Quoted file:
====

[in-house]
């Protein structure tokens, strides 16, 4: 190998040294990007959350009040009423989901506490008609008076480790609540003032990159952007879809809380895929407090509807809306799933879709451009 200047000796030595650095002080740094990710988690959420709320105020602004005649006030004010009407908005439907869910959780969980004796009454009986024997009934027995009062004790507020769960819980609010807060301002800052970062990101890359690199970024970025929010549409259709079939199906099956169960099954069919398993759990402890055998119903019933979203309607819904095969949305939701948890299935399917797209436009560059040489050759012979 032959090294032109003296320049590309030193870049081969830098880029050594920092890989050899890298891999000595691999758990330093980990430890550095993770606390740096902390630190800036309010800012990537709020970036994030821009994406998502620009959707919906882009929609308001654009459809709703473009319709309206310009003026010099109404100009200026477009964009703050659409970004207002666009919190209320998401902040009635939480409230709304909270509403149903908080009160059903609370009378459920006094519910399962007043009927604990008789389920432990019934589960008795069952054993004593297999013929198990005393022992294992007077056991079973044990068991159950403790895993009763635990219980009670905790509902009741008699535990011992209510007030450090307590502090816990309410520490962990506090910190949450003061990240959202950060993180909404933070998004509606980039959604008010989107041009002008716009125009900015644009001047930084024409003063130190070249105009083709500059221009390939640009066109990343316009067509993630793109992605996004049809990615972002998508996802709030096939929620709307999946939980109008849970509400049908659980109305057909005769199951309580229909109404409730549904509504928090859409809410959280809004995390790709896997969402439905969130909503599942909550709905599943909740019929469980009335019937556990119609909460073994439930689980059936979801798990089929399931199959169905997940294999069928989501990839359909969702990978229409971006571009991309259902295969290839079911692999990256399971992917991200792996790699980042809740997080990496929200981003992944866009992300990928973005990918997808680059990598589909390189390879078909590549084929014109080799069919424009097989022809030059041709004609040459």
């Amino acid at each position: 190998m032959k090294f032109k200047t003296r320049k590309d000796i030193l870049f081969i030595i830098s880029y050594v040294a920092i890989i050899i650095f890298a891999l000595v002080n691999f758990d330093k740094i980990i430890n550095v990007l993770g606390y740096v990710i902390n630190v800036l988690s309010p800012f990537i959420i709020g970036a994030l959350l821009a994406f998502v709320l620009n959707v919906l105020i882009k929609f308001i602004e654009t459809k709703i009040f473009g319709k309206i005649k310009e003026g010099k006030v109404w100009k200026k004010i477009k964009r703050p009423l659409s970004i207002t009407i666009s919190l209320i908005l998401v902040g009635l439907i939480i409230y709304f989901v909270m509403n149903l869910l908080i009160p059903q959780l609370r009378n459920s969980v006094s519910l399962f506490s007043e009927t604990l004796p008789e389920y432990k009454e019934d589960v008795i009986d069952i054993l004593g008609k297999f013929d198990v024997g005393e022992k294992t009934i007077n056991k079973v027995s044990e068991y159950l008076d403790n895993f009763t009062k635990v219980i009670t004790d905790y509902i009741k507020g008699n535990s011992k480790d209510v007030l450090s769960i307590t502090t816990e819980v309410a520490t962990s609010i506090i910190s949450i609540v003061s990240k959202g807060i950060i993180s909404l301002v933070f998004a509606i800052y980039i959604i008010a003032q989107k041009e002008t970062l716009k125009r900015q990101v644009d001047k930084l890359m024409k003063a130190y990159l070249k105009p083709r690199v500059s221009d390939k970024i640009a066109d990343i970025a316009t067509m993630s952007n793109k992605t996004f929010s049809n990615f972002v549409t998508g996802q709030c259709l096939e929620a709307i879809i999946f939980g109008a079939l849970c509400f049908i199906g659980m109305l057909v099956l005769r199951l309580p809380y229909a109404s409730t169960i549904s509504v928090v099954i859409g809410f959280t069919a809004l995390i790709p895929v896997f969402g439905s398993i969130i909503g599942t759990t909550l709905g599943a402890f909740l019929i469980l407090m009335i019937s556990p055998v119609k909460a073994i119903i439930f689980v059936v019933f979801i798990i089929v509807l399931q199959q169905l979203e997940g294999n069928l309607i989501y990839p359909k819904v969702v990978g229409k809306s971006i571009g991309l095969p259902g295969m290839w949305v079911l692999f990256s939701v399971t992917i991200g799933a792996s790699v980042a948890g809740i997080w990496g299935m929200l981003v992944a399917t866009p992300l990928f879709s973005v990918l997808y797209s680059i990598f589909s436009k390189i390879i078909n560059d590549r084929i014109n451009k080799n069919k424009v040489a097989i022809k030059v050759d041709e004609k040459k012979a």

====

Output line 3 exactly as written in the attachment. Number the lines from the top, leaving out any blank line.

């Amino acid at each position: 190998m032959k090294f032109k200047t003296r320049k590309d000796i030193l870049f081969i030595i830098s880029y050594v040294a920092i890989i050899i650095f890298a891999l000595v002080n691999f758990d330093k740094i980990i430890n550095v990007l993770g606390y740096v990710i902390n630190v800036l988690s309010p800012f990537i959420i709020g970036a994030l959350l821009a994406f998502v709320l620009n959707v919906l105020i882009k929609f308001i602004e654009t459809k709703i009040f473009g319709k309206i005649k310009e003026g010099k006030v109404w100009k200026k004010i477009k964009r703050p009423l659409s970004i207002t009407i666009s919190l209320i908005l998401v902040g009635l439907i939480i409230y709304f989901v909270m509403n149903l869910l908080i009160p059903q959780l609370r009378n459920s969980v006094s519910l399962f506490s007043e009927t604990l004796p008789e389920y432990k009454e019934d589960v008795i009986d069952i054993l004593g008609k297999f013929d198990v024997g005393e022992k294992t009934i007077n056991k079973v027995s044990e068991y159950l008076d403790n895993f009763t009062k635990v219980i009670t004790d905790y509902i009741k507020g008699n535990s011992k480790d209510v007030l450090s769960i307590t502090t816990e819980v309410a520490t962990s609010i506090i910190s949450i609540v003061s990240k959202g807060i950060i993180s909404l301002v933070f998004a509606i800052y980039i959604i008010a003032q989107k041009e002008t970062l716009k125009r900015q990101v644009d001047k930084l890359m024409k003063a130190y990159l070249k105009p083709r690199v500059s221009d390939k970024i640009a066109d990343i970025a316009t067509m993630s952007n793109k992605t996004f929010s049809n990615f972002v549409t998508g996802q709030c259709l096939e929620a709307i879809i999946f939980g109008a079939l849970c509400f049908i199906g659980m109305l057909v099956l005769r199951l309580p809380y229909a109404s409730t169960i549904s509504v928090v099954i859409g809410f959280t069919a809004l995390i790709p895929v896997f969402g439905s398993i969130i909503g599942t759990t909550l709905g599943a402890f909740l019929i469980l407090m009335i019937s556990p055998v119609k909460a073994i119903i439930f689980v059936v019933f979801i798990i089929v509807l399931q199959q169905l979203e997940g294999n069928l309607i989501y990839p359909k819904v969702v990978g229409k809306s971006i571009g991309l095969p259902g295969m290839w949305v079911l692999f990256s939701v399971t992917i991200g799933a792996s790699v980042a948890g809740i997080w990496g299935m929200l981003v992944a399917t866009p992300l990928f879709s973005v990918l997808y797209s680059i990598f589909s436009k390189i390879i078909n560059d590549r084929i014109n451009k080799n069919k424009v040489a097989i022809k030059v050759d041709e004609k040459k012979a």